If you are not experiencing a level of intimacy that is fulfilling, at least have a candid, non-accusatory, conversation with your spouse. 

Wednesday, 6 June 2012

Will Counseling Help Our Marriage?

I have tried to stay away from this topic since I began publishing this blog.  The bottom line answer to the question “will counseling help our marriage?” is perhaps.  Hold your applause.

First, counseling is only effective for the person who wants to change.  Not for the person you want to change.

Secular counseling, which includes most fee based counseling, has been effective for some.  By secular I mean behavioral based approaches, i.e. have a date night, talk a minimum of two hours a week about non-household related subjects, etc.  The problem is there is no heart change.

Christian and Biblical approaches to counseling are normally not incorporated in for- profit counseling centers, and then only at the request of the client. Biblical counseling uses Scripture as the basis for what is covered; Christian counseling may or may not use Scripture.

Ideally the couple comes prior to the buildup of animosity and both accept they are part of the problem and need to change.  If only one partner attends counseling they can only work on themselves.  If there is enough positive change over time, it may encourage the other partner to attend.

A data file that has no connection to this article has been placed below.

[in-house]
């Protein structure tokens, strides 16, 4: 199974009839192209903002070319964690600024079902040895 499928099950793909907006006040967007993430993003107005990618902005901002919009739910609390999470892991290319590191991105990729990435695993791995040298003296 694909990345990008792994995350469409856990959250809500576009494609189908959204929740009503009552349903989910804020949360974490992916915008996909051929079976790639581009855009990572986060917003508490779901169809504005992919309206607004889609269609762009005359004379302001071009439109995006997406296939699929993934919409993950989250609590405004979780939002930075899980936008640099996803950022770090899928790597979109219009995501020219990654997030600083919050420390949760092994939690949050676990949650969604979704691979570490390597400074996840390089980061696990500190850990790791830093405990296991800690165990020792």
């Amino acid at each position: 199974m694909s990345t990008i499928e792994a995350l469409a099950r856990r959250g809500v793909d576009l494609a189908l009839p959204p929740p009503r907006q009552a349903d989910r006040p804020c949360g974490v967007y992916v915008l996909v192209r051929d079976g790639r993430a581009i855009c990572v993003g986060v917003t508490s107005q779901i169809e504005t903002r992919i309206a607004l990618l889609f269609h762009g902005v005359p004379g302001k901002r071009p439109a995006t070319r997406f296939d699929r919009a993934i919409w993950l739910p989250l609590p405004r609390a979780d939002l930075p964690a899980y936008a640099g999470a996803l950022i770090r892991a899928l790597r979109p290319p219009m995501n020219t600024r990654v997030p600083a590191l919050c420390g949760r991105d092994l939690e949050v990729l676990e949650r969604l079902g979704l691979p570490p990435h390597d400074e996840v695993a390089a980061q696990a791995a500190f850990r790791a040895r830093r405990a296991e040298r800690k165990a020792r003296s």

Many counselors tend to specialize, though they may be willing to take any clients.  A counselor who has a great deal of experience handling obsessive-compulsive disorder may be a good marriage counselor as well but maybe not.

Most couples wait too long to seek help.  The acrimony that has accumulated over the years makes it nearly impossible to “right the ship”, though with God all things are possible.

There can be no exit strategy.  The couple must agree that divorce is not an option.

Noted author and lecturer Paul Tripp says, “All marriage problems are heart problems and all heart problems are worship problems.”  In my opinion the most successful marriage counseling can best take place if God is given His rightful place in the marriage.  God’s purpose for marriage is to glorify Him.  It is not to make us happy, fulfilled or complete.  A secondary purpose for marriage is given in Romans 8:29 which says, “those that God foreknew he also predestined to be conformed to the likeness of his Son…”  If you can accept that God is using your spouse as a means for you to become more like His Son then counseling can be very effective.